Neufeld, Dr. Gordon: Hold On to Your Kids

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The economic and cultural changes that have occurred in North American society in the past fifty years have resulted in today’s children looking to their peers, instead of their parents, for direction; for a sense of right and wrong; and for values, identity and codes of behavior. This peer orientation works to undermine family cohesion. It interferes with healthy development and fosters a sexualized youth culture in which children lose their individuality and tend to become conformist, desensitized and alienated.

These concepts—and what to do about them to develop strong families and emotionally healthy children—are explained in the book “Hold on to Your Kids: Why Parents Need to Matter More Than Peers,“ by Gordon Neufeld, Ph.D. and Gabor Mate, M.D.

When I spoke with Dr. Gordon Neufeld from his home in Vancouver, British Columbia, we began our conversation with a discussion of the importance of developing an attachment between the adult caregiver and the child, beginning at infancy.

The book Dr. Neufeld recommends is “The Anatomy of Dependence,”  by Takeo Doi. More information about Dr. Neufeld’s work may be found on his website.

Golden,Victoria: An Orphan Train Survivor

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Between 1854 and 1930, it is estimated that between 200,000 and 250,000 children were involuntarily put on Orphan Trains, and “placed out” in the southern and western United States. Both protections for the health and safety of these children and record keeping of who they were, where they went and accounts of what happened to them are sketchy at best.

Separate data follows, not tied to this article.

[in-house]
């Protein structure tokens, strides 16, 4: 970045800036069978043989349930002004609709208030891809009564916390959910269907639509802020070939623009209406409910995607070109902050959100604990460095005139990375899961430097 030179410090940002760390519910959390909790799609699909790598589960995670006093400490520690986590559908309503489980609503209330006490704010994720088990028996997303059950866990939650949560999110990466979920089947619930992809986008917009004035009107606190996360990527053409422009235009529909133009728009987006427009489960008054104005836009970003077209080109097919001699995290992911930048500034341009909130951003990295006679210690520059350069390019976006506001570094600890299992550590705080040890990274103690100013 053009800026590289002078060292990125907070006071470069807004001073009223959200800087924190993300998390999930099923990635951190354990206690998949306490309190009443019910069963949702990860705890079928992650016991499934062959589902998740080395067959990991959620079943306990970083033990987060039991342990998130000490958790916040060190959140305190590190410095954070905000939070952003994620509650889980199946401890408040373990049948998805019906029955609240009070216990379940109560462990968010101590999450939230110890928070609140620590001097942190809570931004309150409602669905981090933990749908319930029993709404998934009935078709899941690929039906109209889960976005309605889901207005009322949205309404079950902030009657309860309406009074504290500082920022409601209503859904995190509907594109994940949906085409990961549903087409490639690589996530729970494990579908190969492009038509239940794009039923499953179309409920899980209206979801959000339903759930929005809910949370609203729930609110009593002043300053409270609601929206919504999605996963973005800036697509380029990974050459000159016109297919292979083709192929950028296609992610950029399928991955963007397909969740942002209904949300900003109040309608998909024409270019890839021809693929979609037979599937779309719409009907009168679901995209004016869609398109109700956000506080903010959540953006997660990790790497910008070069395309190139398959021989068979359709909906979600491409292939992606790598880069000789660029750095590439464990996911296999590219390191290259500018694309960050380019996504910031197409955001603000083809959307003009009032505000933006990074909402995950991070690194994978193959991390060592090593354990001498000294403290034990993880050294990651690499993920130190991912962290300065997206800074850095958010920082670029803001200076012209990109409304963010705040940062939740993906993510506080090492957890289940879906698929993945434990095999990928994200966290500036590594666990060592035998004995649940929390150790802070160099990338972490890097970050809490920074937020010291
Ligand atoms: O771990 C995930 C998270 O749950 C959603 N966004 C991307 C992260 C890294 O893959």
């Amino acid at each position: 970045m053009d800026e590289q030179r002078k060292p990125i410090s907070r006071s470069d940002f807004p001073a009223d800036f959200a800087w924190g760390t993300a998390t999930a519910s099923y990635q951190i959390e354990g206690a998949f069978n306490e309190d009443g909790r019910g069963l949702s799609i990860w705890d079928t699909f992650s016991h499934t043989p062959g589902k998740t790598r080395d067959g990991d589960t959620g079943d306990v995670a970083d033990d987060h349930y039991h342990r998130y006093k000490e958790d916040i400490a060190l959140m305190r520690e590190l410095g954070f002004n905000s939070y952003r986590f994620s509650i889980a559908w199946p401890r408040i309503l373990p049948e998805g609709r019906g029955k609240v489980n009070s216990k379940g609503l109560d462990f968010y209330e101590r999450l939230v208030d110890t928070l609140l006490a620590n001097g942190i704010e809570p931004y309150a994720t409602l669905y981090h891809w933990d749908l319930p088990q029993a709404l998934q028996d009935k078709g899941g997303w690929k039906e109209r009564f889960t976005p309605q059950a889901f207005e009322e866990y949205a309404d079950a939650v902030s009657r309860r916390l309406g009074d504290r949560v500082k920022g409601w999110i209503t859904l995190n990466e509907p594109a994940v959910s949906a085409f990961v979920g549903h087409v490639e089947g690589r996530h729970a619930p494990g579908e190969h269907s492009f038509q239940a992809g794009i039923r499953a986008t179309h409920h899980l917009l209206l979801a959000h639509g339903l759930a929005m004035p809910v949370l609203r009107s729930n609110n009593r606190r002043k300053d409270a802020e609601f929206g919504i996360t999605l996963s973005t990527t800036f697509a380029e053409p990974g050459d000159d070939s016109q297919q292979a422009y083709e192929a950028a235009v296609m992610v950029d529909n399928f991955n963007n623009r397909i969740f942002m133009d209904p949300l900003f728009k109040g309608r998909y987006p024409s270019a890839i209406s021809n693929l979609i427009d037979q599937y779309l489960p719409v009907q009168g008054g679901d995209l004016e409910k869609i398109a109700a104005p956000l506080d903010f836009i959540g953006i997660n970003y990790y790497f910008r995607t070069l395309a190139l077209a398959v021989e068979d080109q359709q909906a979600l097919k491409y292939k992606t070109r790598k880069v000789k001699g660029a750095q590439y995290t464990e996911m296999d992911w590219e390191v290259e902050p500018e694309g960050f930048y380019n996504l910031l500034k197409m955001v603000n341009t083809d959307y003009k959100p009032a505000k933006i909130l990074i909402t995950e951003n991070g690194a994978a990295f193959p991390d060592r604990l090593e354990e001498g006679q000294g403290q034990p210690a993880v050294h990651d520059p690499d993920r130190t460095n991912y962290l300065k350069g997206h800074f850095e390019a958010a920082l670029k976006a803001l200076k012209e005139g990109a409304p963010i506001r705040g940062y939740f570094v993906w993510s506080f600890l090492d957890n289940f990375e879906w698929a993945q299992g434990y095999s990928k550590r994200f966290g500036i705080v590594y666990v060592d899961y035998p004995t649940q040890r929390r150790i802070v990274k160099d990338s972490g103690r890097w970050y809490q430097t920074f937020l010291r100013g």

William Delos Vansteenburgh was one of the last of the “placed out” children on an Orphan Train. At age four, he and his slightly older brother with whom he virtually lost contact, were “placed out” from Pennsylvania, after their mother died in 1930. William had clear memories of being loved and treated well until then. After a long train ride he was removed from a station platform in Gallup, New Mexico, by Henry and Eleanor Walters, a childless couple. They gave him their last name, repeatedly abused him and treated him in a most wretched manner for five years. He successfully ran away at age nine and was then free to create a unique adventure and life for himself until he died in Santa Rosa, California, in 2017.

Victoria Golden, (https://www.victoriagoldenauthor.com/) our guest in this edition of Radio Curious, met William Walters in 2012. Intrigued by his story and keen memory for details, they met most every week for the next four years. Golden recreated his story into a memoir: A Last Survivor of the Orphan Trains. Told in the first person, each page of Golden’s book could be a stand-alone short read.

Victoria Golden, also of Ukiah, California, visited the Radio Curious studios on July 24, 2018. We began our conversation when I asked her to describe the kind of person that William Walters was.

The book she recommends is Educated: A Memoir, by Tara Westover.

Harvey, Sylvia: Children of the Incarcerated

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Children of incarcerated parents is topic of this edition of Radio Curious. The estimated 2.7 million children of prison inmates in the United States are losing their visitation rights .